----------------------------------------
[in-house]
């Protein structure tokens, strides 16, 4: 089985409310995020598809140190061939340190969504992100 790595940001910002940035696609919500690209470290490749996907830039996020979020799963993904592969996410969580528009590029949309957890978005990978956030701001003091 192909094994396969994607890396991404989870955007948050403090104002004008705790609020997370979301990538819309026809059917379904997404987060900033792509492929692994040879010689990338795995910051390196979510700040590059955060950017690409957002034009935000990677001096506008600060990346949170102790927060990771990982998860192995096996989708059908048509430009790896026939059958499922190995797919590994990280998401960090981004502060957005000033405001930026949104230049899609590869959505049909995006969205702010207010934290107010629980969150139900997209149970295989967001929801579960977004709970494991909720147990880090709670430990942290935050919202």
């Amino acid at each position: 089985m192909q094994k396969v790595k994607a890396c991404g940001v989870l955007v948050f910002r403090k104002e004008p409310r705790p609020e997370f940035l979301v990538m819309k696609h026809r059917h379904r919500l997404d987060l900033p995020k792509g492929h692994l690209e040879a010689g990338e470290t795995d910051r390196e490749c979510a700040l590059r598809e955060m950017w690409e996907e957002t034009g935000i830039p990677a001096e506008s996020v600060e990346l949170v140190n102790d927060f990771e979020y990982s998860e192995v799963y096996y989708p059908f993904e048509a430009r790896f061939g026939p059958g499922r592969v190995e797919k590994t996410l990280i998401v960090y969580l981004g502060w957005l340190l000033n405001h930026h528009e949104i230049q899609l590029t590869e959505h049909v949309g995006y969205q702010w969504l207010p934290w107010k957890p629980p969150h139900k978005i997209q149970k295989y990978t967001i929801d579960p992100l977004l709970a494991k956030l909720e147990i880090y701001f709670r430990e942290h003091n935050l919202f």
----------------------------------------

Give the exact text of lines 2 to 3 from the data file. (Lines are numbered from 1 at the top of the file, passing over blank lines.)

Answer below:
């Protein structure tokens, strides 16, 4: 089985409310995020598809140190061939340190969504992100 790595940001910002940035696609919500690209470290490749996907830039996020979020799963993904592969996410969580528009590029949309957890978005990978956030701001003091 192909094994396969994607890396991404989870955007948050403090104002004008705790609020997370979301990538819309026809059917379904997404987060900033792509492929692994040879010689990338795995910051390196979510700040590059955060950017690409957002034009935000990677001096506008600060990346949170102790927060990771990982998860192995096996989708059908048509430009790896026939059958499922190995797919590994990280998401960090981004502060957005000033405001930026949104230049899609590869959505049909995006969205702010207010934290107010629980969150139900997209149970295989967001929801579960977004709970494991909720147990880090709670430990942290935050919202």
């Amino acid at each position: 089985m192909q094994k396969v790595k994607a890396c991404g940001v989870l955007v948050f910002r403090k104002e004008p409310r705790p609020e997370f940035l979301v990538m819309k696609h026809r059917h379904r919500l997404d987060l900033p995020k792509g492929h692994l690209e040879a010689g990338e470290t795995d910051r390196e490749c979510a700040l590059r598809e955060m950017w690409e996907e957002t034009g935000i830039p990677a001096e506008s996020v600060e990346l949170v140190n102790d927060f990771e979020y990982s998860e192995v799963y096996y989708p059908f993904e048509a430009r790896f061939g026939p059958g499922r592969v190995e797919k590994t996410l990280i998401v960090y969580l981004g502060w957005l340190l000033n405001h930026h528009e949104i230049q899609l590029t590869e959505h049909v949309g995006y969205q702010w969504l207010p934290w107010k957890p629980p969150h139900k978005i997209q149970k295989y990978t967001i929801d579960p992100l977004l709970a494991k956030l909720e147990i880090y701001f709670r430990e942290h003091n935050l919202f």